‘Catastrophic’ drop in NHS services is harming patients, doctors warn

Doctors are warning that patients are being neglected and their illnesses worsening after a "catastrophic" drop in surgeries and appointments due to the coronavirus pandemic.

Millions of patients have had procedures and appointments cancelled between April and the end of June this year in England, research by the British Medical Association (BMA) has found.

More than a million planned operations and treatments, as well as over 20,000 cancer treatments, have been cancelled or delayed in this period.

An estimated 2.5m first-time outpatient appointments were dropped.

In some cases, treatment has been cancelled for vulnerable patients due to fears they could be at risk from coronavirus.


The findings follow repeated warnings from experts that the NHS is facing a backlog of cancer patients, as many will have gone undiagnosed during the pandemic.

Others who have already received a diagnosis could suffer more complications due to delays to their treatment.

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Around 40% of doctors in England and Wales said they had treated patients with conditions such as cancer and heart disease that were at a later stage than they would normally expect, according to a BMA survey.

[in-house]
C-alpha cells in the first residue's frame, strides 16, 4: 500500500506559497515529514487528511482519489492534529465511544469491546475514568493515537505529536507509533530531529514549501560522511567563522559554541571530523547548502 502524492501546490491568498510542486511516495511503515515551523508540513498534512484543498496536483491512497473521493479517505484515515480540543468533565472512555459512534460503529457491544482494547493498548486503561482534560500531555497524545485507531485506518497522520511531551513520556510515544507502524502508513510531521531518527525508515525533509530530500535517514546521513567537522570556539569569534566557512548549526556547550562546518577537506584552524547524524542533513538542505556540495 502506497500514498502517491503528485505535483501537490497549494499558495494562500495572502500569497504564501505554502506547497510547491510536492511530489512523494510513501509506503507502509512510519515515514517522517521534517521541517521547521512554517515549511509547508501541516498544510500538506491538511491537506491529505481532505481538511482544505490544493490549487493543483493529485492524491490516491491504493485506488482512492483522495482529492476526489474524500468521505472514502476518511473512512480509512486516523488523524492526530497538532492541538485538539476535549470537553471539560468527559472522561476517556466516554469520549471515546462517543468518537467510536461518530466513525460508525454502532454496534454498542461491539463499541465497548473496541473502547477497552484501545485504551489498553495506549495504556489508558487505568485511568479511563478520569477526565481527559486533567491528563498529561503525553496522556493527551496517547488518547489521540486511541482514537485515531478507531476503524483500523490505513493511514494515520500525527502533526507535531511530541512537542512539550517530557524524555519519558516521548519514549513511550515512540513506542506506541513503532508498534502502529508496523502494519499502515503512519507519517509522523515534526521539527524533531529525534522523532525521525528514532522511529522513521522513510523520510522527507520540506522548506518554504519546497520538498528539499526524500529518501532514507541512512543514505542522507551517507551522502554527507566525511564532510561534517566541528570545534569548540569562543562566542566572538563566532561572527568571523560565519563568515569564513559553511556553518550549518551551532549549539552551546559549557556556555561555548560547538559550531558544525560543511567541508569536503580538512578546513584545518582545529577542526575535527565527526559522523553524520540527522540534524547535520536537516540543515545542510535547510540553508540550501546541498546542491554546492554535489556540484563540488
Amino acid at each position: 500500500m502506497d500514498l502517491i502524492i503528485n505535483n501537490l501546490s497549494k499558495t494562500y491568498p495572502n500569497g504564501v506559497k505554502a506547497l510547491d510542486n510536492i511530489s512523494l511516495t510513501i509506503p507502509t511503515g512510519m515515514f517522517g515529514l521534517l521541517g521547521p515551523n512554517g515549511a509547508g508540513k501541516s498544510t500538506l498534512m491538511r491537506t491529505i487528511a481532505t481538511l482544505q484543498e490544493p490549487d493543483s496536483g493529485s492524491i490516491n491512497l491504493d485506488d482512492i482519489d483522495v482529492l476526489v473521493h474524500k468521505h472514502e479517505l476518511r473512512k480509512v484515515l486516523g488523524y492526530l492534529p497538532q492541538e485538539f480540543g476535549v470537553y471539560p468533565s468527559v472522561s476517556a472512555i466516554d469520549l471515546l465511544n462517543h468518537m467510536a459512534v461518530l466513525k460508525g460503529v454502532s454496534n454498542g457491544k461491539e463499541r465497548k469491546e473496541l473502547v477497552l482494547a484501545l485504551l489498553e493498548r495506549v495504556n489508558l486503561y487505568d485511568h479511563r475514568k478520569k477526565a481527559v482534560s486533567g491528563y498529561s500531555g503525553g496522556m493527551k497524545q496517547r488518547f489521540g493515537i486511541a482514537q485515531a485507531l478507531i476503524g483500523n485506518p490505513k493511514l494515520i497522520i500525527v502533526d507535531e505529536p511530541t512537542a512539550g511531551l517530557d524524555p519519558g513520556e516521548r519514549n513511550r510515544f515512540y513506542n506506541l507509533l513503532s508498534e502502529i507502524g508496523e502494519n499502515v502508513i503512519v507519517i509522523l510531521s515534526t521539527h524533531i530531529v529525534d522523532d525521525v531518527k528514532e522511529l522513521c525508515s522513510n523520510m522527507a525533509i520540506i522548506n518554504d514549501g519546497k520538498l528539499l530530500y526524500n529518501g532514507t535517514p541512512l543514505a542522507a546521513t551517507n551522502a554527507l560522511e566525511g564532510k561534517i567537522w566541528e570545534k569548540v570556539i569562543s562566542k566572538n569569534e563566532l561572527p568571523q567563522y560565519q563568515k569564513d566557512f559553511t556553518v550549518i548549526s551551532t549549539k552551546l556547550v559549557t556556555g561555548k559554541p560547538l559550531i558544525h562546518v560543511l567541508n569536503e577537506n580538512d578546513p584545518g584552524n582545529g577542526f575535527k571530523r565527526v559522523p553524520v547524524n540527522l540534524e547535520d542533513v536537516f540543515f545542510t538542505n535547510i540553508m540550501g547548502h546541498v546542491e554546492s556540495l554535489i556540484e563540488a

Doctors now say some patients will have illnesses far more serious than they were – while others will be beyond cure.

"To make enough capacity to deal with the initial peak of the pandemic, the NHS has had to shut down or significantly reduce many areas of non-COVID care," said the BMA's chair of council Dr Chaand Nagpaul.

"However, in April, the health secretary said that the 'NHS was open' and he announced the 'restoration of other NHS services – starting with the most urgent, like cancer care and mental health support.'

"But the BMA's research and survey reveal a very different picture; a catastrophic drop in elective procedures, urgent cancer referrals, first cancer treatments and outpatient appointments.

"The full impact of this drastic reduction in routine NHS care in England is only now emerging."

Dr Nagpaul described the situation as the "hidden" impact of the coronavirus crisis and warned that patient safety is being "severely compromised" by the knock-on effects of disruption to the NHS.

The BMA survey of 5,905 doctors also found that 29% had seen demand for non-coronavirus care rise to pre-lockdown levels in the last week.

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A further 37% said there had been a significant increase in demand, but still at a lower level than before March.

The BMA is among a number of groups calling for urgent action to boost NHS cancer services.

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